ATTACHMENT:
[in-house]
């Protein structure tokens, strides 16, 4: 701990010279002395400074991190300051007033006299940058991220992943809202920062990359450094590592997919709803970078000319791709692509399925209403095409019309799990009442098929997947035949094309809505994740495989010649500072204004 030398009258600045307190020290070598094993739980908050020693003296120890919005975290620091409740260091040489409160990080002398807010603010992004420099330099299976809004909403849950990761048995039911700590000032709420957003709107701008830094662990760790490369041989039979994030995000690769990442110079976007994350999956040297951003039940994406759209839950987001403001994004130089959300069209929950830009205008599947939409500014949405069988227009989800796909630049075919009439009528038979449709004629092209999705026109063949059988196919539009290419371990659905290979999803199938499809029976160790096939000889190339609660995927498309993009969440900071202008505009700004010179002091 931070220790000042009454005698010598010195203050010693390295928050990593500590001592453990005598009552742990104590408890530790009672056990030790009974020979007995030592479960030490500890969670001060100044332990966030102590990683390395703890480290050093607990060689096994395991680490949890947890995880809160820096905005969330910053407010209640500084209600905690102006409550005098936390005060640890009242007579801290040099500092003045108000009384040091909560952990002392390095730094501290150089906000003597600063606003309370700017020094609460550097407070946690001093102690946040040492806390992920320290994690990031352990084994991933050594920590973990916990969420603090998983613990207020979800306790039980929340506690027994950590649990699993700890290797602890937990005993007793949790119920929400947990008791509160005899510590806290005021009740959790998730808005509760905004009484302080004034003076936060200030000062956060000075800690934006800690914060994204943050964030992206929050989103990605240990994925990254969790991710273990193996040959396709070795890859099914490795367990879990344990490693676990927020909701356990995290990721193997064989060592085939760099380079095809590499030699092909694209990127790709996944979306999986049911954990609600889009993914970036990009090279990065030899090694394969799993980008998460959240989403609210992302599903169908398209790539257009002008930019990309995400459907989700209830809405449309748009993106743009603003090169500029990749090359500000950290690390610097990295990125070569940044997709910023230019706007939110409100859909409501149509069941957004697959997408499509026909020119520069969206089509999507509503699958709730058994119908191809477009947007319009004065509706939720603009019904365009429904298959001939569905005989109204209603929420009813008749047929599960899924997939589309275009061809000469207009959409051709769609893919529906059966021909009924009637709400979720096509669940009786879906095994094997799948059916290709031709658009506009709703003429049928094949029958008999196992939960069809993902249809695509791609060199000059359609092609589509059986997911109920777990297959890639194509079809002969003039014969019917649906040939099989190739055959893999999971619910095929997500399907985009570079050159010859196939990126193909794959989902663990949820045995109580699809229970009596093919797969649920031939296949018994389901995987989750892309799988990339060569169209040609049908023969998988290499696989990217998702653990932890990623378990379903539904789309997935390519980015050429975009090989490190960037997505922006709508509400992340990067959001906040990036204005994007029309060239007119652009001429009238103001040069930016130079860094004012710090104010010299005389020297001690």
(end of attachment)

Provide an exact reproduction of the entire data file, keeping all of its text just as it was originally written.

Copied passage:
[in-house]
């Protein structure tokens, strides 16, 4: 701990010279002395400074991190300051007033006299940058991220992943809202920062990359450094590592997919709803970078000319791709692509399925209403095409019309799990009442098929997947035949094309809505994740495989010649500072204004 030398009258600045307190020290070598094993739980908050020693003296120890919005975290620091409740260091040489409160990080002398807010603010992004420099330099299976809004909403849950990761048995039911700590000032709420957003709107701008830094662990760790490369041989039979994030995000690769990442110079976007994350999956040297951003039940994406759209839950987001403001994004130089959300069209929950830009205008599947939409500014949405069988227009989800796909630049075919009439009528038979449709004629092209999705026109063949059988196919539009290419371990659905290979999803199938499809029976160790096939000889190339609660995927498309993009969440900071202008505009700004010179002091 931070220790000042009454005698010598010195203050010693390295928050990593500590001592453990005598009552742990104590408890530790009672056990030790009974020979007995030592479960030490500890969670001060100044332990966030102590990683390395703890480290050093607990060689096994395991680490949890947890995880809160820096905005969330910053407010209640500084209600905690102006409550005098936390005060640890009242007579801290040099500092003045108000009384040091909560952990002392390095730094501290150089906000003597600063606003309370700017020094609460550097407070946690001093102690946040040492806390992920320290994690990031352990084994991933050594920590973990916990969420603090998983613990207020979800306790039980929340506690027994950590649990699993700890290797602890937990005993007793949790119920929400947990008791509160005899510590806290005021009740959790998730808005509760905004009484302080004034003076936060200030000062956060000075800690934006800690914060994204943050964030992206929050989103990605240990994925990254969790991710273990193996040959396709070795890859099914490795367990879990344990490693676990927020909701356990995290990721193997064989060592085939760099380079095809590499030699092909694209990127790709996944979306999986049911954990609600889009993914970036990009090279990065030899090694394969799993980008998460959240989403609210992302599903169908398209790539257009002008930019990309995400459907989700209830809405449309748009993106743009603003090169500029990749090359500000950290690390610097990295990125070569940044997709910023230019706007939110409100859909409501149509069941957004697959997408499509026909020119520069969206089509999507509503699958709730058994119908191809477009947007319009004065509706939720603009019904365009429904298959001939569905005989109204209603929420009813008749047929599960899924997939589309275009061809000469207009959409051709769609893919529906059966021909009924009637709400979720096509669940009786879906095994094997799948059916290709031709658009506009709703003429049928094949029958008999196992939960069809993902249809695509791609060199000059359609092609589509059986997911109920777990297959890639194509079809002969003039014969019917649906040939099989190739055959893999999971619910095929997500399907985009570079050159010859196939990126193909794959989902663990949820045995109580699809229970009596093919797969649920031939296949018994389901995987989750892309799988990339060569169209040609049908023969998988290499696989990217998702653990932890990623378990379903539904789309997935390519980015050429975009090989490190960037997505922006709508509400992340990067959001906040990036204005994007029309060239007119652009001429009238103001040069930016130079860094004012710090104010010299005389020297001690």